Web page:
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GUEST OPINION: The best response to defeat of Prop. 16

Dick Dowd

By DICK DOWD and ANN HANCOCK
Dick Dowd is vice president of Pinnacle Homes, a local builder specializing in making existing residences more energy efficient through retrofitting. Ann Hancock directs the Climate Protection Campaign based in Sonoma County.

David beat Goliath in the Proposition 16 battle just waged at the ballot, despite being outspent 500 to 1.

Sonoma County voters rejected PG&E’s initiative by 66 percent, signaling this community’s readiness for bolder steps toward energy independence. Leading up to the vote, the county and all Sonoma cities except Windsor passed resolutions opposing Proposition 16.

But it’s not enough to be against something. The need for local action intensifies with each national and state setback. The gulf oil spill, stalled federal climate legislation, PG&E’s failure to meet the state-mandated renewable target and increasing attacks on California’s climate protection laws underscore this point.

Additionally, PG&E seeks authorization to raise rates by $4.6 billion over the next three years. Its centralized, mega-project model relies on exorbitant transmission costs and a bureaucratic maze of permitting requirements. Ratepayers bear the cost for PG&E’s financial exploits — its CEO’s $10.6 million annual salary, shareholder demands, old and projected debts, boondoggles such as the $46 million spent on Proposition 16 and the troubled rollout of SmartMeters.

Ann Hancock

Because Proposition 16 failed, California communities retain a viable alternative to corporate energy utilities like PG&E. State law gives local government the right to pool community purchasing power, decide how much green energy to buy and what rates to charge. This alternative structure, called Community choice aggregation, empowers communities to incentivize property owners to produce solar power to feed into the grid.

Most important, local governments can issue low-interest revenue bonds to build energy facilities that generate green jobs and green power. Bond repayment occurs through our energy bills, similar to the way we repay the debt PG&E incurred to build facilities such as the Diablo Canyon nuclear power plant, so government general funds are untouched.

Community choice aggregation does not create giant government bureaucracies. People of Sonoma County will spend the same utility dollars or quite possibly less through this new structure that aligns with our values, not PG&E shareholders’. More dollars will stay in Sonoma County.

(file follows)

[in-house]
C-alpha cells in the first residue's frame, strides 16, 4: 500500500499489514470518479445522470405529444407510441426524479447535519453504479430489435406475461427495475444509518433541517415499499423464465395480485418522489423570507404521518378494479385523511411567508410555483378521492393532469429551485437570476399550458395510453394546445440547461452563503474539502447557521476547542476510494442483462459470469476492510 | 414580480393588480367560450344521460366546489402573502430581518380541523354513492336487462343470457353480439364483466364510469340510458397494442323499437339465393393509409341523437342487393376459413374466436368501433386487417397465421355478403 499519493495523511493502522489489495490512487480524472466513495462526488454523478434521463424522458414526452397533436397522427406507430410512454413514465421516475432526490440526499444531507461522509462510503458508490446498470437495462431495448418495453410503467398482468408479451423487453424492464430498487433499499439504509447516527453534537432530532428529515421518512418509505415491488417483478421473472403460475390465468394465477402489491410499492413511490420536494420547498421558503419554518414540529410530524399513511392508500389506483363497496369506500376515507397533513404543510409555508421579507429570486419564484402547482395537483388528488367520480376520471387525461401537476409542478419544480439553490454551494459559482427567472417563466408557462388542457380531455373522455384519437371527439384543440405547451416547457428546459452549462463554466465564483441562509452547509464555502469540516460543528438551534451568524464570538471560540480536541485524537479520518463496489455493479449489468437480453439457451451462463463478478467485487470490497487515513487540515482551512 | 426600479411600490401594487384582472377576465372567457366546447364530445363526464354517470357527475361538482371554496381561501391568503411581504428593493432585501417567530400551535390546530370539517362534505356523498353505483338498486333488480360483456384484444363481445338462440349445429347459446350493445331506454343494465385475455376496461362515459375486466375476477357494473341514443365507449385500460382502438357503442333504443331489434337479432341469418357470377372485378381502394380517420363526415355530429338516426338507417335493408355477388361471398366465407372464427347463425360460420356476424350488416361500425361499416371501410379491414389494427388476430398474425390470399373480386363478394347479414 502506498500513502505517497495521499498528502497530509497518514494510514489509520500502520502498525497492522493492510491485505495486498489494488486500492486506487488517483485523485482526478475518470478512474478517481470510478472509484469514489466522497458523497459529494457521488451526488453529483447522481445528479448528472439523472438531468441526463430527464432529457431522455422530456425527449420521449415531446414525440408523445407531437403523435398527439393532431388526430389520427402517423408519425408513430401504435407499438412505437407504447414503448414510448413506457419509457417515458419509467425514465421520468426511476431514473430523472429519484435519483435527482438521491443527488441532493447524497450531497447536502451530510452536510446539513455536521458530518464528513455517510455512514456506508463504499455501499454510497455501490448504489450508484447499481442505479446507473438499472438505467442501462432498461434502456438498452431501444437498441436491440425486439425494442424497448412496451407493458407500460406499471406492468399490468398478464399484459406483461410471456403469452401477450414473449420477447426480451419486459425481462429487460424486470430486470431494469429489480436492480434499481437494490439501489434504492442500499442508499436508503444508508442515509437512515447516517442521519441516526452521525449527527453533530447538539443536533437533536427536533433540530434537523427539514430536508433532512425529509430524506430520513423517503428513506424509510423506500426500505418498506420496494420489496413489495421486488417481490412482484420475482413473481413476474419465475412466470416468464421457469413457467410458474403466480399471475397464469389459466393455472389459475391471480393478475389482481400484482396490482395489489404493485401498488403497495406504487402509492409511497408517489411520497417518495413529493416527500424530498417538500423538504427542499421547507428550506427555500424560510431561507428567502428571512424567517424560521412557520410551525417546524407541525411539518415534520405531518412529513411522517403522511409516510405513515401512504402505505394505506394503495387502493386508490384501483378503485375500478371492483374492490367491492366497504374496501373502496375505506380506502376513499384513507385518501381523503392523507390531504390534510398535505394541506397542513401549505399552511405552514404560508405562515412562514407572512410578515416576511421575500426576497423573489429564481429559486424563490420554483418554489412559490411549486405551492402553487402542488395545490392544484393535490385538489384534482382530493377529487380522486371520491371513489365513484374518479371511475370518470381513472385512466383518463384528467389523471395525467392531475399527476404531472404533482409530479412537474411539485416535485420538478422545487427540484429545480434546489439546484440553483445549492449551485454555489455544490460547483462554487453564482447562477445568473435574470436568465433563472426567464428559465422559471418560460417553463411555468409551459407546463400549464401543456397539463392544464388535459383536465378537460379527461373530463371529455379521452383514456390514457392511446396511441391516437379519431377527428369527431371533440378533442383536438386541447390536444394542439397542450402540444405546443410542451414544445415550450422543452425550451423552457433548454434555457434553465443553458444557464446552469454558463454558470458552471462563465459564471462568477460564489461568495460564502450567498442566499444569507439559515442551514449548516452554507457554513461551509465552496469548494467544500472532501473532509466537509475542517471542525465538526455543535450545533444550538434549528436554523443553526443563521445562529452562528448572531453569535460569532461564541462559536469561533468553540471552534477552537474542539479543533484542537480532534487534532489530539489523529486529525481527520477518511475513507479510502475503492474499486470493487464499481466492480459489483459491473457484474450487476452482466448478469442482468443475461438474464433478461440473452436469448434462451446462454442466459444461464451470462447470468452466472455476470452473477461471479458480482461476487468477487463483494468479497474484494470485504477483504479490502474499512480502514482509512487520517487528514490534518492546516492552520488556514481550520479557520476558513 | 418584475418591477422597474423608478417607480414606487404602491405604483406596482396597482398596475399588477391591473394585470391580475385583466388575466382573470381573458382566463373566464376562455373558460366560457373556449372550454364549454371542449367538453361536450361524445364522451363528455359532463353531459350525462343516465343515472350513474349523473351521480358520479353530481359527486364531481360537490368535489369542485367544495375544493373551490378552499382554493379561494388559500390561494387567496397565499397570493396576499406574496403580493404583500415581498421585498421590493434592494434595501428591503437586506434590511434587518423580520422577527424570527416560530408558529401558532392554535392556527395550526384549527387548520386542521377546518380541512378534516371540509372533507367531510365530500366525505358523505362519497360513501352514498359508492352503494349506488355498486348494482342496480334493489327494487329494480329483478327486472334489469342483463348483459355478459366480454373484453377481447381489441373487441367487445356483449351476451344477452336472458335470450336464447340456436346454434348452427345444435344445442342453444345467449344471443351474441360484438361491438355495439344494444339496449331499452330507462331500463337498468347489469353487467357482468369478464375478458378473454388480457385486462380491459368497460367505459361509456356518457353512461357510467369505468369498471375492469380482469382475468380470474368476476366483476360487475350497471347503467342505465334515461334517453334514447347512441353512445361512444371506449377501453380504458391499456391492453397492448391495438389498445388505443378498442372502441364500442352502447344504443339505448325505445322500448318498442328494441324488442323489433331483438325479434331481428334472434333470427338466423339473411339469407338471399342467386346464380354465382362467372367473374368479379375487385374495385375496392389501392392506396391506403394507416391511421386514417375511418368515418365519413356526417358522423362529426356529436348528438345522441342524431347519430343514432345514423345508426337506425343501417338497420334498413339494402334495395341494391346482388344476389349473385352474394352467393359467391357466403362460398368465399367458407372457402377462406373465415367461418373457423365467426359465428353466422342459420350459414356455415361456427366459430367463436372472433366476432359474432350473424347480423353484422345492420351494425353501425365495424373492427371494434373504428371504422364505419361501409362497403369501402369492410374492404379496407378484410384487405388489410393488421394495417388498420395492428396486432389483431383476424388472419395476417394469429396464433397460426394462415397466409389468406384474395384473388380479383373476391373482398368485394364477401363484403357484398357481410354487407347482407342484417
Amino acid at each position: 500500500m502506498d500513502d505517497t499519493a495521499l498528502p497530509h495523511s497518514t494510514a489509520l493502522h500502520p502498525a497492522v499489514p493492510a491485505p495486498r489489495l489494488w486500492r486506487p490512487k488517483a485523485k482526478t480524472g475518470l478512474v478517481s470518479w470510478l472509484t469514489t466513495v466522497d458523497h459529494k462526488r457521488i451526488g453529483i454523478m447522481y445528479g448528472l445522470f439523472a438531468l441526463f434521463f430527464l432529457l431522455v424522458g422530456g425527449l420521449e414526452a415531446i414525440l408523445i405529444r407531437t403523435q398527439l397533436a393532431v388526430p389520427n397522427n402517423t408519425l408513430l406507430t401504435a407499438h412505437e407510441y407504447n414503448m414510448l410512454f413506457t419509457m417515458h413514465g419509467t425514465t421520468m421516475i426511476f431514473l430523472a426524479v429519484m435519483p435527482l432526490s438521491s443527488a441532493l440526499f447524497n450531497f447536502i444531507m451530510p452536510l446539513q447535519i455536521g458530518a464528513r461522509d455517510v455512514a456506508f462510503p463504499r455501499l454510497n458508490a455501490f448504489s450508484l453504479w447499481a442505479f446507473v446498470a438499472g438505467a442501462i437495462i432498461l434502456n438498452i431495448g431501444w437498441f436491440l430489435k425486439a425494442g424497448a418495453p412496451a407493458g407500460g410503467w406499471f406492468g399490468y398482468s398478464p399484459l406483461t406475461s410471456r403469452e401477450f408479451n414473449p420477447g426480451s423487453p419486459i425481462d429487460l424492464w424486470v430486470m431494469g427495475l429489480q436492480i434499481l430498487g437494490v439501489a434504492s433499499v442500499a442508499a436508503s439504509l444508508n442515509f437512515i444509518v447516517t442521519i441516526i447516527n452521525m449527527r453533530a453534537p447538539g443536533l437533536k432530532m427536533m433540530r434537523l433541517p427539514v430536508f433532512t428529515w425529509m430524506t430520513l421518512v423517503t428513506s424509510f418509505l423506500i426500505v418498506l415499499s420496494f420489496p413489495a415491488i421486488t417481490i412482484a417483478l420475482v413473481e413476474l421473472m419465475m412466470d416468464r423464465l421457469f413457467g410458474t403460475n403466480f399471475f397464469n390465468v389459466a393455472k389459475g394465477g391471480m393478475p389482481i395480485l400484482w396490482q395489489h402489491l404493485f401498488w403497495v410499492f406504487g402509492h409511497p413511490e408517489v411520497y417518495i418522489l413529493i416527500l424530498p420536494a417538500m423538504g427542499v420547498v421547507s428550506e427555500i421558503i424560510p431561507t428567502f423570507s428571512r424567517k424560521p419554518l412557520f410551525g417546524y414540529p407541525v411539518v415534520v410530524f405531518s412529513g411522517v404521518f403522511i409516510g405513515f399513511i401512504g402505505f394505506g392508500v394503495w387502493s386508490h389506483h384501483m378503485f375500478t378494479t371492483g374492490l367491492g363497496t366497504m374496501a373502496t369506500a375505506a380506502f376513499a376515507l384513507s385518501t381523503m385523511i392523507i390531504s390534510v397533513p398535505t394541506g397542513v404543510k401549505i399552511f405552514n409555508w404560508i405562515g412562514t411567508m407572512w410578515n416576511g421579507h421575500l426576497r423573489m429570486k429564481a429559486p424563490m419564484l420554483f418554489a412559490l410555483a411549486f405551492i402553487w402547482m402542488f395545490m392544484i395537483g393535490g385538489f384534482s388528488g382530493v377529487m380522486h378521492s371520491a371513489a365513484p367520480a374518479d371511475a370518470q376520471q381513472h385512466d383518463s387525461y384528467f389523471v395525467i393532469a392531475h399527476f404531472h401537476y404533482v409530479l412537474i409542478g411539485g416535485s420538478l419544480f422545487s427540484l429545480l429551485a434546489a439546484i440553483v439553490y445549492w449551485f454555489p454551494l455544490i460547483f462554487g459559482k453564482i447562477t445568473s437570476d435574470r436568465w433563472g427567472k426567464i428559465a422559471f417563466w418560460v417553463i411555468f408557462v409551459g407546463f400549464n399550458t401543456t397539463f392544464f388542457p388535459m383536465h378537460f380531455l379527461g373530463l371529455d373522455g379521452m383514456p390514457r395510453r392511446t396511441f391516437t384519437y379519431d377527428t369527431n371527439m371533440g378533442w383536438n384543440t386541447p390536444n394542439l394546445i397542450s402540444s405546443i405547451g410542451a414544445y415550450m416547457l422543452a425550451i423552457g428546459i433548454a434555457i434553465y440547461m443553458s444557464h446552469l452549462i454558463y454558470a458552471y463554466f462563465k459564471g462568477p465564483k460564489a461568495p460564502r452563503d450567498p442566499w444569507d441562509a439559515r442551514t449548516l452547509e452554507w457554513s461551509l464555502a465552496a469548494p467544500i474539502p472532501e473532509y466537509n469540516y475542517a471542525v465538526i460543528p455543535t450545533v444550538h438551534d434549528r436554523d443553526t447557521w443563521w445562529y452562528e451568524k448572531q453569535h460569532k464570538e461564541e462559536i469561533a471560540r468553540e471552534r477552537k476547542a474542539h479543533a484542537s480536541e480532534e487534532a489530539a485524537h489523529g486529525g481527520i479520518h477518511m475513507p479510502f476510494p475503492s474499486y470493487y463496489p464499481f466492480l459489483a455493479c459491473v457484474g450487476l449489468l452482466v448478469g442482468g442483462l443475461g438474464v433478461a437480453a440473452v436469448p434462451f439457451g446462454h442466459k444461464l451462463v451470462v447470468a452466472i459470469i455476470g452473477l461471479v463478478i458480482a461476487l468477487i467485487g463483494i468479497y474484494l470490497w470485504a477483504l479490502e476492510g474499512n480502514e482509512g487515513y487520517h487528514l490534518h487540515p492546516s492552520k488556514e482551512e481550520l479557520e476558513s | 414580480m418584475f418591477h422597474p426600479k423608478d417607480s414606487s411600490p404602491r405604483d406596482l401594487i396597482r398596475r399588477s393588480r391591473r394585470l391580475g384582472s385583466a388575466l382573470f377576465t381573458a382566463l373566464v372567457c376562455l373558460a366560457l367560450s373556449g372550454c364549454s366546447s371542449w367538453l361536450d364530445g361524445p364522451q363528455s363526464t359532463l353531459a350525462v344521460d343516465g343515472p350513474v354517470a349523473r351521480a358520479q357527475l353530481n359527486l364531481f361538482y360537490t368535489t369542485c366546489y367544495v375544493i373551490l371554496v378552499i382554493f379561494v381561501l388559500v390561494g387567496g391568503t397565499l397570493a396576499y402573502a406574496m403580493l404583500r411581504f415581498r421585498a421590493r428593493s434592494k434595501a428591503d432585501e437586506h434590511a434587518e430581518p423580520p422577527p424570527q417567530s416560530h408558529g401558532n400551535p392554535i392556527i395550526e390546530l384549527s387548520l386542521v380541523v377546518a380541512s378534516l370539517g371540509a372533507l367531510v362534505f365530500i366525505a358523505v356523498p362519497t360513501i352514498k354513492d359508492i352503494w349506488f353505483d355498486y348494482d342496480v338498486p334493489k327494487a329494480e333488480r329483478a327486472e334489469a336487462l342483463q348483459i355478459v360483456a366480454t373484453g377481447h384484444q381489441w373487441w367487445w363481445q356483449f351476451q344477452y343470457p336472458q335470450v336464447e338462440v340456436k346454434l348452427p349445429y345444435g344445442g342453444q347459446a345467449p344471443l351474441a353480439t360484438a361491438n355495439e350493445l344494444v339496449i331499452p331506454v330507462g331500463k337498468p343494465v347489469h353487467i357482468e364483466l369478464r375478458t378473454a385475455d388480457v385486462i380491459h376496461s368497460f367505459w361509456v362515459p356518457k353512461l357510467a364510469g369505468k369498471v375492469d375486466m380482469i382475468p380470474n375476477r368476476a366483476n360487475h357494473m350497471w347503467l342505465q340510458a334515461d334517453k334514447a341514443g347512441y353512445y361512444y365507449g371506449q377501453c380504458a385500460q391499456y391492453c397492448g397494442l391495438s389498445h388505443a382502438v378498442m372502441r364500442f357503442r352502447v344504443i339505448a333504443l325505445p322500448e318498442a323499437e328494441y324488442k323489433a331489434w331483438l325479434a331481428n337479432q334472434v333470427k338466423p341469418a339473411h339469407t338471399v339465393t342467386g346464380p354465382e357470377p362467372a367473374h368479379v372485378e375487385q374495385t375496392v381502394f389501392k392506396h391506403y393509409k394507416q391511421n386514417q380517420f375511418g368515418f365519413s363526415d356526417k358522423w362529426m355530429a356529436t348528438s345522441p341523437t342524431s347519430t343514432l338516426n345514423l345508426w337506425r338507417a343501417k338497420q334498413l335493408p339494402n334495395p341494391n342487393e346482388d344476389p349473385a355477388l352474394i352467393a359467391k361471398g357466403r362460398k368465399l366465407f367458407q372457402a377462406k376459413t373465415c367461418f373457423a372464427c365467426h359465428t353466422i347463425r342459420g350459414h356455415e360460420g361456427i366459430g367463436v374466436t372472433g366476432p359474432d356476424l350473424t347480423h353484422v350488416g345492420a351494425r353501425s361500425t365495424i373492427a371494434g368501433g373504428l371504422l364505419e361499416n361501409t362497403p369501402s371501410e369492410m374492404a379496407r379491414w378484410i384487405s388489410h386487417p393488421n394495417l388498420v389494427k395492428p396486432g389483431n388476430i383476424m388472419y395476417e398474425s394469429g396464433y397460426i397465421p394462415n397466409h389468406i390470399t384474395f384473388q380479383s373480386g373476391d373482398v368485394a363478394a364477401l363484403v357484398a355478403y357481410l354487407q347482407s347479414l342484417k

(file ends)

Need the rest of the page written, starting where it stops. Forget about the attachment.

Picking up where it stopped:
Tapping Sonoma County’s rich renewable energy, such as geothermal and solar, will yield enormous benefits. We will generate local jobs during the construction phase and for ongoing operations and maintenance, spurring the economic recovery we want and need. We can enable the switch to electric vehicles by financing batteries charged with locally generated renewable electricity, making them dramatically more affordable. Plus, we can significantly reduce greenhouse gas emissions. Community choice aggregation is the most powerful tool under local control for doing so.

Tough economic times can make us afraid of bold initiatives. Many individuals, business owners and government folk, hurting from the economic downturn, worry about the future. But the Golden Gate Bridge was built during the Great Depression, proving that even during tough times we can rise above our fears and circumstances.

In fact, community power promises to be one of the remedies for our economic woes.

Let’s get going on a rigorous assessment of community power for Sonoma County. We can learn from other states where this model has been proven and from Marin County and other California communities that are blazing the way. We can also learn from Healdsburg and other municipal utilities that provide electricity to 25 percent of Californians with lower rates and greener energy.

Our dependence and reliance on the PG&Es and BPs of the world must end. Sonoma County’s greenhouse gas emissions decreased very little in 2009, despite noble efforts, new programs and policies. Let’s harness the entrepreneurial spirit that birthed Sonoma County’s Energy Independence Program in 2008, now a national model.

The newly formed Friends of Sonoma Clean Power along with a dozen business, government and nonprofit leaders, call for assessing and, if favorable, implementing Community Power for Sonoma County. Let’s realize the potential for generating green jobs and green energy, reducing emissions and maintaining competitive utility rates. We cannot afford to ignore this powerful option any longer. Now is the time to act.





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